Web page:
Unlearning my experiences as a South Asian woman

Growing up, summers meant time with family in India. During the day I would visit different relatives’ houses, eating delicious, fresh food and various temples around Chennai. It’s a city in the state of Tamil Nadu, India, where my parents, uncles, aunts, and grandparents were born and raised — and where I’ve always felt safe, loved, and wanted. 

In the evenings, I would watch television with my grandmothers. In between Tamil shows like Kolangal and Manaivi (Indian dramas and soap operas), commercials from “Fair and Lovely” (now called “Glow & Lovely” after discriminatory controversy) would appear on the screen. In them, a well-known Indian actress shared how Fair and Lovely cream had changed her life for the better by making her more fair skinned. With regular use, the commercials intimated that she had more professional opportunities, friends, and romantic interests. Actresses and actors like Priyanka Chopra and Shah Rukh Khan appeared on the screen. I wanted to be just like them — yet here they were telling me the life I wanted was inaccessible to me because of my skin color, which was already a topic of conversation among my family.

During those summers in India, my relatives would make comments on “how dark” I had gotten in America. They would ask if I was wearing bronzer, went tanning, or spent too much time outdoors. Some even told my parents that I would be prettier if I were more fair. Only I loved the sun: the way it felt, the warmth of its rays. After all, I was outside playing and being a child. I couldn’t understand why that was a problem. 

Equally confusing was growing up in Portland, Oregon, where my predominantly white peers envied my skin tone but none of the features that come with having brown skin: my curly hair, big eyes, and prominent nose. I’ll never forget the seemingly innocent laughs and smiles while classmates compared the color of their arms with mine, saying, “Look, I’m almost as dark as you.” Or if I happened to leave my hair natural, “Is that your real hair? How did you get it like that?” as their hands reached towards my head. I never knew whether to take these comments as a genuine compliment or veiled criticism. I never saw peers with hair like mine, and still feel a pang of jealousy when I think of all the girls with wavy or straight hair who could toss it over their shoulders effortlessly.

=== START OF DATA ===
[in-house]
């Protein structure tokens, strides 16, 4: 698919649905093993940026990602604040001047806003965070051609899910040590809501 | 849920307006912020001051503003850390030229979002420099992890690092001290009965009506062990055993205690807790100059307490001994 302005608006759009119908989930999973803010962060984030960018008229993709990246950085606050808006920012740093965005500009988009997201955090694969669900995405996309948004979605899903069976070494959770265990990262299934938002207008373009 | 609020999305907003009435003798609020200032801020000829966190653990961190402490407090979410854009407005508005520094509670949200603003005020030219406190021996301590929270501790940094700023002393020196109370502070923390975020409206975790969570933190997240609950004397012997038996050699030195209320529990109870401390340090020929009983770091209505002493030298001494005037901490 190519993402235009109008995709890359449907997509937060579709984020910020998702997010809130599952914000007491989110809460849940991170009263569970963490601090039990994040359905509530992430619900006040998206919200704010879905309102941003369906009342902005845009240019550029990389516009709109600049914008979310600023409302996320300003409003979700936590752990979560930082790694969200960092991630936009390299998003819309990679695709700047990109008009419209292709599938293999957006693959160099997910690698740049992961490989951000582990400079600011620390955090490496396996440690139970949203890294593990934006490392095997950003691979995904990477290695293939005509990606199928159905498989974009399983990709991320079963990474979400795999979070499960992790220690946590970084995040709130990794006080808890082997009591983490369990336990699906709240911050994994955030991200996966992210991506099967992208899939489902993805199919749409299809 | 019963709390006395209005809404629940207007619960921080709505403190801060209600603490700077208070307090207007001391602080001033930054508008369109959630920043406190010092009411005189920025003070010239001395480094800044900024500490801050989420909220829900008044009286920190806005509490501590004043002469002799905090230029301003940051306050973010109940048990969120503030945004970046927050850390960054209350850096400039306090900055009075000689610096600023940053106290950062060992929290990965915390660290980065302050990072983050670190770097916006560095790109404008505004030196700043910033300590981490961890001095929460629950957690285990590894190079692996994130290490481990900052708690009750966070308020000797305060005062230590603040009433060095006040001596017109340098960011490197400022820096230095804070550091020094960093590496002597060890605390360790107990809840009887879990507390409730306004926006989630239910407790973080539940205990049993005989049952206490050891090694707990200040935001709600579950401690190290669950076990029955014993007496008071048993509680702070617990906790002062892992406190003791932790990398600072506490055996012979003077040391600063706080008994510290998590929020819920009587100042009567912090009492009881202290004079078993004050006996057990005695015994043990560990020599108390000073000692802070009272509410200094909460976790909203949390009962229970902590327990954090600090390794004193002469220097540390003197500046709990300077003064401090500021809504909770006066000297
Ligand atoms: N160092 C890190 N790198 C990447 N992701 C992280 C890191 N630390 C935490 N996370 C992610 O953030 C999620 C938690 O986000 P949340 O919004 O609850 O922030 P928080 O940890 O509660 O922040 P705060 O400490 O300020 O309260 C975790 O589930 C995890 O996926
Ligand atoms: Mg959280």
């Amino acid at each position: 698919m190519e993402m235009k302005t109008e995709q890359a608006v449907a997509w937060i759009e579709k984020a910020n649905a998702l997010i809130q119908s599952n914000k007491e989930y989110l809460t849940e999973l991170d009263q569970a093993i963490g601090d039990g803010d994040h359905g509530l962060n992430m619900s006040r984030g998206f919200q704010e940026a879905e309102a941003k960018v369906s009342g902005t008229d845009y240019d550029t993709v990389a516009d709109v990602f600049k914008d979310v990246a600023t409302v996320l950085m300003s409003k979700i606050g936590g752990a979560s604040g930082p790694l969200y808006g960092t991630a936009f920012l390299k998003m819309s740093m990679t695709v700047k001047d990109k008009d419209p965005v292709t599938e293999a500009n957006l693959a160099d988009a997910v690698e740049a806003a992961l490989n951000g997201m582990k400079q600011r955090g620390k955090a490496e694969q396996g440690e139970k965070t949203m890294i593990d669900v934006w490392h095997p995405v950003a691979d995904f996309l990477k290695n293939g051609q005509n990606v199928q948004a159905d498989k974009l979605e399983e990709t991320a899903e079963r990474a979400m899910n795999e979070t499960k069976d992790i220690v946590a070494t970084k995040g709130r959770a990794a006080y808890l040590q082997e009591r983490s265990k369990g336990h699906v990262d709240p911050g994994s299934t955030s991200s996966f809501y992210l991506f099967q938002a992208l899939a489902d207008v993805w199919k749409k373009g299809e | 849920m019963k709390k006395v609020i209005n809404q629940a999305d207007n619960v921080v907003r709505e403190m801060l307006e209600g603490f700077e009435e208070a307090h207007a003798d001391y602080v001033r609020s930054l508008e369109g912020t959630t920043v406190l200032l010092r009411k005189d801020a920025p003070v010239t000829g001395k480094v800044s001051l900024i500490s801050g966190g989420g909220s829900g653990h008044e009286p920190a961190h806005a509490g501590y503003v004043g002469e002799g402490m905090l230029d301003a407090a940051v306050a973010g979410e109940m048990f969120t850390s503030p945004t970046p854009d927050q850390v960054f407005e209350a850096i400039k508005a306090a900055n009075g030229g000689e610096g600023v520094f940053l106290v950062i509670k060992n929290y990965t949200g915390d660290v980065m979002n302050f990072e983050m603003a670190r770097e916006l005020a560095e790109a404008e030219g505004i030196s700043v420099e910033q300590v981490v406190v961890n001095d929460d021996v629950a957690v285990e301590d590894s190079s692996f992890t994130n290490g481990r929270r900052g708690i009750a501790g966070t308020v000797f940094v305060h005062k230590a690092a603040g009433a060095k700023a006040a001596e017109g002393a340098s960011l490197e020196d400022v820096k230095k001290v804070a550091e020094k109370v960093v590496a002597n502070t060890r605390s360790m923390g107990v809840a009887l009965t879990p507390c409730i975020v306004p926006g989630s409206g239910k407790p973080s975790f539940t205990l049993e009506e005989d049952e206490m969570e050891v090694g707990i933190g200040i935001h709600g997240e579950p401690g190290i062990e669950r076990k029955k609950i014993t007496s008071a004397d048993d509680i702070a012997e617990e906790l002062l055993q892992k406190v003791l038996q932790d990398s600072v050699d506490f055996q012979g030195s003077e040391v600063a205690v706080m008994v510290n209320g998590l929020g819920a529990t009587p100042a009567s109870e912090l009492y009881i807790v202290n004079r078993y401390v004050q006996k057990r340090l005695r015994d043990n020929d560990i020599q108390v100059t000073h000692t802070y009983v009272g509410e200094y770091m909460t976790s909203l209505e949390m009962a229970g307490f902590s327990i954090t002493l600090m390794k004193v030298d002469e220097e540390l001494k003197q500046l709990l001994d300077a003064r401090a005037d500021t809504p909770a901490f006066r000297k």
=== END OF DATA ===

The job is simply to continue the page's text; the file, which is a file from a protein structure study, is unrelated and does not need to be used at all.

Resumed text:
It didn’t help that there weren’t many role models or representatives for brown girls in American culture. There was Kelly Kapoor from The Office, but everyone found her irritating. As a result, like many South Asian girls, I found that I was expected to fit into one of three boxes: nerdy, weird or awkward, since this is how we were depicted in the media. Then within the South Asian community, I was often told I was ‘whitewashed’ and not ‘Indian enough’ compared to my Indian peers. 

So I straddled two worlds: one where I was surrounded by people who looked like me and another where almost no one looked like me. In both of them, I still was deemed too foreign. I always felt that I couldn’t fit into either group — and I hated that I knew I needed a sense of belonging, which I found through straightening my hair and wearing makeup that fit with the current trends, even if it didn’t fit with my personal taste. 

This lasted until I returned to India again in December of 2017. My cousin and her friends, the warmest, most genuine people I’ve ever met, encouraged me to embrace the intangible. They were less concerned with people’s looks and more on their characters and how they treated others. Not once did my cousin and her friends judge others on their appearance: what they wore, the designer brands they owned, or the type of makeup they acquired. It was refreshing. They loved me for how they felt being around me. They embraced my natural self — the one behind the layers of makeup and straightened hair and latest fashions. 

As a result, I’ve learned to love instead of judging myself. I try to enhance the “me” deep down instead of covering her up. I’ve started embracing my strong Tamil features: my warm chocolate brown eyes, my cheekbones, my prominent nose, jet black curly hair with a mind of its own, and skin that glows in the sun. My confidence deepens during the moments I’m told that I look like my mom, or my grandma, and I see the way their faces light up when I receive such a compliment. I remember who I am, and where I come from with the ability to see the resemblance in my face, and different family member’s faces while I flip through old photo albums that haven’t been touched for years. My appearance is an ode to my family history, my past, and my heritage from Tamil Nadu. What could be more beautiful than that? 

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